This section describes how to implement a new port type in C. Although
ports support many operations, as a data structure they present an
opaque interface to the user. To the port implementor, you have two
pieces of information to work with: the port type, and the port’s
“stream”. The port type is an opaque pointer allocated when defining
your port type. It is your key into the port API, and it helps you
identify which ports are actually yours. The “stream” is a pointer
you control, and which you set when you create a port. Get a stream
from a port using the
SCM_STREAM macro. Note that your port
methods are only ever called with ports of your type.
A port type is created by calling
scm_make_port_type. Once you
have your port type, you can create ports with
Define a new port type. The name, read and write parameters are initial values for those port type fields, as described below. The other fields are initialized with default values and can be changed later.
Make a port with the given type. The stream indicates the
private data associated with the port, which your port implementation
may later retrieve with
SCM_STREAM. The mode bits should include
one or more of the flags
that the port is an input and/or an output port, respectively. The mode
bits may also include
that the port should be unbuffered or line-buffered, respectively. The
default is that the port will be block-buffered. See Buffering.
As you would imagine, encoding and conversion_strategy
specify the port’s initial textual encoding and conversion strategy.
Both are symbols.
scm_c_make_port is the same as
scm_c_make_port_with_encoding, except it uses the default port
encoding and conversion strategy.
The port type has a number of associate procedures and properties which collectively implement the port’s behavior. Creating a new port type mostly involves writing these procedures.
A pointer to a NUL terminated string: the name of the port type. This
property is initialized via the first argument to
read implementation fills read buffers. It should copy
bytes to the supplied bytevector
dst, starting at offset
start and continuing for
count bytes, returning the number
of bytes read.
write implementation flushes write buffers to the
It should write out bytes from the supplied bytevector
starting at offset
start and continuing for
and return the number of bytes that were written.
If a port’s
write function returns
-1, that indicates that reading or writing would block. In that case
to preserve the illusion of a blocking read or write operation, Guile’s
C port run-time will
poll on the file descriptor returned by
either the port’s
Only a port type which implements the
write_wait_fd port methods can usefully return
from a read or write function. See Non-Blocking I/O, for more on
non-blocking I/O in Guile.
write is called on the port, to print a port
description. For example, for a file port it may produce something
#<input: /etc/passwd 3>. Set using
The first argument port is the port being printed, the second argument dest_port is where its description should go.
Called when the port is closed. It should free any resources used by the port. Set using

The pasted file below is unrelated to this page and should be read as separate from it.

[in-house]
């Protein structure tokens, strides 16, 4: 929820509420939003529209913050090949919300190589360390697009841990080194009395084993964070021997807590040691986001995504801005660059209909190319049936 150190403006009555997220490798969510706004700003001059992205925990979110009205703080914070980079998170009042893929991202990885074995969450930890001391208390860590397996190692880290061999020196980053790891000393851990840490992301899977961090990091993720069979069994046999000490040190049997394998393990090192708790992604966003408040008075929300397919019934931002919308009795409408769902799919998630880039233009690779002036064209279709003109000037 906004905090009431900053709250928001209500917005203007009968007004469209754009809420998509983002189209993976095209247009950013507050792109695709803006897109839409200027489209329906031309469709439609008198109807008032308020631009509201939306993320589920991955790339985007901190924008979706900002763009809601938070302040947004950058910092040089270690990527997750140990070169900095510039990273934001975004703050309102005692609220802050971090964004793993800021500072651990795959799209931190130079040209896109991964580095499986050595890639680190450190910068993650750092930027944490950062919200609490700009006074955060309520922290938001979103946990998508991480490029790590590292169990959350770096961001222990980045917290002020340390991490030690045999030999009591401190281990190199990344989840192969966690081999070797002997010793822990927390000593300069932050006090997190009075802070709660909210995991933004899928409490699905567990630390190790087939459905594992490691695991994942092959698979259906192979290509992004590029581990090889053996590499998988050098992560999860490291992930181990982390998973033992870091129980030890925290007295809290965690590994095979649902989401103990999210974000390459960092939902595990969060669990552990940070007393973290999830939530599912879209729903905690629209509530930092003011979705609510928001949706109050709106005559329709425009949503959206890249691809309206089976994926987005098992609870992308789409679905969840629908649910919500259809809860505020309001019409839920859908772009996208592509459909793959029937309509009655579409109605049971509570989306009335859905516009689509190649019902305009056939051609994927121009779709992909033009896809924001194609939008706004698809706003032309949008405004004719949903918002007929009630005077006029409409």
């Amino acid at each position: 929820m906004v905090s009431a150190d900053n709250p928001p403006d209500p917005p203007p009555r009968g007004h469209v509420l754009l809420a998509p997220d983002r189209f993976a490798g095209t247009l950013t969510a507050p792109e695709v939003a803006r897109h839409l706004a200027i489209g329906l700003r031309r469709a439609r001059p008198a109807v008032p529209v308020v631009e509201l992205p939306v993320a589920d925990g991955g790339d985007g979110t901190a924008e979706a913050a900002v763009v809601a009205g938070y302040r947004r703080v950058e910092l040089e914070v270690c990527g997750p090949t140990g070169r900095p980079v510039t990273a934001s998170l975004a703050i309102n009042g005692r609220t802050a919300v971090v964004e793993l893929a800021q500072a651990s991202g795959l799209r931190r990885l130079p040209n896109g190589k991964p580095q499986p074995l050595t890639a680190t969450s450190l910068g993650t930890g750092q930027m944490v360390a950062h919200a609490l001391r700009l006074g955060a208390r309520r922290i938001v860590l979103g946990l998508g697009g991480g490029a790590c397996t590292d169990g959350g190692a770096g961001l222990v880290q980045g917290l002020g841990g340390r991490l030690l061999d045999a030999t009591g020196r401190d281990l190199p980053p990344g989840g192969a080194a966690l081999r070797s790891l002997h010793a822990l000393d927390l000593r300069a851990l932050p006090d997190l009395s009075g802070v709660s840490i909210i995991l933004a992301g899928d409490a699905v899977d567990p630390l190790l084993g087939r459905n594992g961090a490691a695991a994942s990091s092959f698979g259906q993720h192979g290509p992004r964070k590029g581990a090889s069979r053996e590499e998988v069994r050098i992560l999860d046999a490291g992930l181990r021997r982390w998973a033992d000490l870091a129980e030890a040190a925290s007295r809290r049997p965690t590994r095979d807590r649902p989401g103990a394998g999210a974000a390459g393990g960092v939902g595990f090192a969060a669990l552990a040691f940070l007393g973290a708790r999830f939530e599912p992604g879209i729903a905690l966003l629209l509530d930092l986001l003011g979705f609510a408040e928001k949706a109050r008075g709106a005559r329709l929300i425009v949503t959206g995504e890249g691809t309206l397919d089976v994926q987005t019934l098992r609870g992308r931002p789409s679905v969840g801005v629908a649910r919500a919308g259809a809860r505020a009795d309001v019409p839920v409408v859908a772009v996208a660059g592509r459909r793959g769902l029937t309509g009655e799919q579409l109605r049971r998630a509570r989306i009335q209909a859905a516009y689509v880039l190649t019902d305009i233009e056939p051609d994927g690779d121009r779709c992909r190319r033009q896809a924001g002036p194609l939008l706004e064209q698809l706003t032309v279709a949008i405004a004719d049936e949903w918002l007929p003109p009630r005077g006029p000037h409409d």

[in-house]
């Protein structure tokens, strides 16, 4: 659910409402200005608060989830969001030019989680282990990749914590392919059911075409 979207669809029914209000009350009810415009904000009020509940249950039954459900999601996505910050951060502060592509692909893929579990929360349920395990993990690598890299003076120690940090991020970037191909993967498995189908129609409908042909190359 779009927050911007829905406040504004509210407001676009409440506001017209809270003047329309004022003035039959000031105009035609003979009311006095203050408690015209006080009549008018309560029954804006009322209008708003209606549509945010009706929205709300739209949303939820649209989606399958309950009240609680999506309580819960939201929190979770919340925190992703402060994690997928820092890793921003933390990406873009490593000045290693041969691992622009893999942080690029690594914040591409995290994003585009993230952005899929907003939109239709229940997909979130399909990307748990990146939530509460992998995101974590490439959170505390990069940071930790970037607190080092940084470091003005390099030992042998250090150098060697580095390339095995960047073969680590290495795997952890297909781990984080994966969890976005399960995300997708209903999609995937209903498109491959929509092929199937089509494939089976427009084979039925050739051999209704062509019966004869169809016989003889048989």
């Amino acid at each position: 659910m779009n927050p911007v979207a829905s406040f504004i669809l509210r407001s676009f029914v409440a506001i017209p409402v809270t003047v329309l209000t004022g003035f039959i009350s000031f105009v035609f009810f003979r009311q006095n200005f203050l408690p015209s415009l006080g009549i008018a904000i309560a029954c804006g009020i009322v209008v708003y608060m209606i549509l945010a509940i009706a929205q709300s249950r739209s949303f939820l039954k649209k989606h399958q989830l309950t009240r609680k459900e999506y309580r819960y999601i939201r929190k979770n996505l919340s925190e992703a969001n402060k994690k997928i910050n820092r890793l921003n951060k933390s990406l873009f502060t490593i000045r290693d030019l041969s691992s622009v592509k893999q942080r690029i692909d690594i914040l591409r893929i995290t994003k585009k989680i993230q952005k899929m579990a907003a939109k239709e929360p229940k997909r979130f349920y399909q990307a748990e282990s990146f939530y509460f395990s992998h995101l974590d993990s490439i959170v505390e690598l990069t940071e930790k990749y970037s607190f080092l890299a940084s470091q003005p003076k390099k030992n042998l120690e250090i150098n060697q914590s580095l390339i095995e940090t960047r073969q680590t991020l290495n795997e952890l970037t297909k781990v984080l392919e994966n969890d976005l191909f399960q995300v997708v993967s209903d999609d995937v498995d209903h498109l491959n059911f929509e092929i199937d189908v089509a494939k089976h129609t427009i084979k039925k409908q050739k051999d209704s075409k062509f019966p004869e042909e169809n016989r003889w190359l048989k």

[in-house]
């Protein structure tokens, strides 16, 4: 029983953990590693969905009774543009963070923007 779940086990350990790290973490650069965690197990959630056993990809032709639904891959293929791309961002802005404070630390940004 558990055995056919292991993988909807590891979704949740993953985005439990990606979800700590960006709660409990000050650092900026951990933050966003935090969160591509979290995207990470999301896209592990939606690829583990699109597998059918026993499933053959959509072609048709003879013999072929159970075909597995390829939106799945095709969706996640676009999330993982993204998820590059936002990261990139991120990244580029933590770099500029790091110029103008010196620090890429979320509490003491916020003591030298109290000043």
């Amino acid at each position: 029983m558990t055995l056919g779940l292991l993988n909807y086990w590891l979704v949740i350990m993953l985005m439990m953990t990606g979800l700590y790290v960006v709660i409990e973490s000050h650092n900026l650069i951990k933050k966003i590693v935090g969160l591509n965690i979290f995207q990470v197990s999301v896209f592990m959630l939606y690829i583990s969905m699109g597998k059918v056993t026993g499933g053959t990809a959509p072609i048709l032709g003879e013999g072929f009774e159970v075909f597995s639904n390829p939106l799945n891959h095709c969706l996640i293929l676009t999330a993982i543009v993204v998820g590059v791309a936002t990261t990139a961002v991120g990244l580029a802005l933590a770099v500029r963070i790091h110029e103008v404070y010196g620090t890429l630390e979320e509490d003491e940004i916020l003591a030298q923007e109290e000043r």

By default, ports that are garbage collected just go away without closing. If your port type needs to release some external resource like a file descriptor, or needs to make sure that its internal buffers are flushed even if the port is collected while it was open, then mark the port type as needing a close on GC.
Set the current position of the port. Guile will flush read and/or write buffers before seeking, as appropriate.
Truncate the port data to be specified length. Guile will flush buffers before hand, as appropriate. Set using
Determine whether this port is a random-access port.
Seeking on a random-access port with buffered input, or switching to
writing after reading, will cause the buffered input to be discarded and
Guile will seek the port back the buffered number of bytes. Likewise
seeking on a random-access port with buffered output, or switching to
reading after writing, will flush pending bytes with a call to the
write procedure. See Buffering.
Indicate to Guile that your port needs this behavior by returning a
nonzero value from your
random_access_p function. The default
implementation of this function returns nonzero if the port type
supplies a seek implementation.
Guile will internally attach buffers to ports. An input port always has a read buffer and an output port always has a write buffer. See Buffering. A port buffer consists of a bytevector, along with some cursors into that bytevector denoting where to get and put data.
Port implementations generally don’t have to be concerned with
buffering: a port type’s
write function will
receive the buffer’s bytevector as an argument, along with an offset and
a length into that bytevector, and should then either fill or empty that
bytevector. However in some cases, port implementations may be able to
provide an appropriate default buffer size to Guile.
Fill in read_buf_size and write_buf_size with an appropriate buffer size for this port, if one is known.
File ports implement a
get_natural_buffer_sizes to let the
operating system inform Guile about the appropriate buffer sizes for the
particular file opened by the port.
Note that calls to all of these methods can proceed in parallel and
concurrently and from any thread up until the point that the port is
closed. The call to
close will happen when no other method is
running, and no method will be called after the
close method is
called. If your port implementation needs mutual exclusion to prevent
concurrency, it is responsible for locking appropriately.